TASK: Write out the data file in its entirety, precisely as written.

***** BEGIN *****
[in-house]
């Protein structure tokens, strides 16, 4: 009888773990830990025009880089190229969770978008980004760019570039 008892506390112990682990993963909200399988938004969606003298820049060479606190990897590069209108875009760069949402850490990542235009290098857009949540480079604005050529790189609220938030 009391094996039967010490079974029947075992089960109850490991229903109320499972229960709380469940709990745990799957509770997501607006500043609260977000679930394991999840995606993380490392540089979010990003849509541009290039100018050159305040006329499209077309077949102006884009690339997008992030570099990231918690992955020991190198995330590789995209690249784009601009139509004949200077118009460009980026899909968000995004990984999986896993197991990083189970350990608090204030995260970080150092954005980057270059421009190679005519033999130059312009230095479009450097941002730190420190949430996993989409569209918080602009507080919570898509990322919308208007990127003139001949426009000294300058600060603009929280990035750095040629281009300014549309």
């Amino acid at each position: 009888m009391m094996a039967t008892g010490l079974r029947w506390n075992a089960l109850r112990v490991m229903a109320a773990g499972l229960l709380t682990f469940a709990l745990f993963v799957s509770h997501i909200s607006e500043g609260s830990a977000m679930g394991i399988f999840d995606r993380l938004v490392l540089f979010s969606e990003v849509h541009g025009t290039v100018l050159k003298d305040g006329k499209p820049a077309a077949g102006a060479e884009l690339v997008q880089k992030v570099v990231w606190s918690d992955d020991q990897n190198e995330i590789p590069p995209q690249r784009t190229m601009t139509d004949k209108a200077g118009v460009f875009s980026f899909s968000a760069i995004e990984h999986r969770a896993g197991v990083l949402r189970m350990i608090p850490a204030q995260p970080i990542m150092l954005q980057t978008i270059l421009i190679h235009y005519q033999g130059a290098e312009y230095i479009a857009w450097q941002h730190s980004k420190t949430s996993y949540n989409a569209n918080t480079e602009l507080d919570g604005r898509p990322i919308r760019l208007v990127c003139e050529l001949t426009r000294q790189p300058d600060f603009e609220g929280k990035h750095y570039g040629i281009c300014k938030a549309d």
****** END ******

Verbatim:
[in-house]
């Protein structure tokens, strides 16, 4: 009888773990830990025009880089190229969770978008980004760019570039 008892506390112990682990993963909200399988938004969606003298820049060479606190990897590069209108875009760069949402850490990542235009290098857009949540480079604005050529790189609220938030 009391094996039967010490079974029947075992089960109850490991229903109320499972229960709380469940709990745990799957509770997501607006500043609260977000679930394991999840995606993380490392540089979010990003849509541009290039100018050159305040006329499209077309077949102006884009690339997008992030570099990231918690992955020991190198995330590789995209690249784009601009139509004949200077118009460009980026899909968000995004990984999986896993197991990083189970350990608090204030995260970080150092954005980057270059421009190679005519033999130059312009230095479009450097941002730190420190949430996993989409569209918080602009507080919570898509990322919308208007990127003139001949426009000294300058600060603009929280990035750095040629281009300014549309």
């Amino acid at each position: 009888m009391m094996a039967t008892g010490l079974r029947w506390n075992a089960l109850r112990v490991m229903a109320a773990g499972l229960l709380t682990f469940a709990l745990f993963v799957s509770h997501i909200s607006e500043g609260s830990a977000m679930g394991i399988f999840d995606r993380l938004v490392l540089f979010s969606e990003v849509h541009g025009t290039v100018l050159k003298d305040g006329k499209p820049a077309a077949g102006a060479e884009l690339v997008q880089k992030v570099v990231w606190s918690d992955d020991q990897n190198e995330i590789p590069p995209q690249r784009t190229m601009t139509d004949k209108a200077g118009v460009f875009s980026f899909s968000a760069i995004e990984h999986r969770a896993g197991v990083l949402r189970m350990i608090p850490a204030q995260p970080i990542m150092l954005q980057t978008i270059l421009i190679h235009y005519q033999g130059a290098e312009y230095i479009a857009w450097q941002h730190s980004k420190t949430s996993y949540n989409a569209n918080t480079e602009l507080d919570g604005r898509p990322i919308r760019l208007v990127c003139e050529l001949t426009r000294q790189p300058d600060f603009e609220g929280k990035h750095y570039g040629i281009c300014k938030a549309d």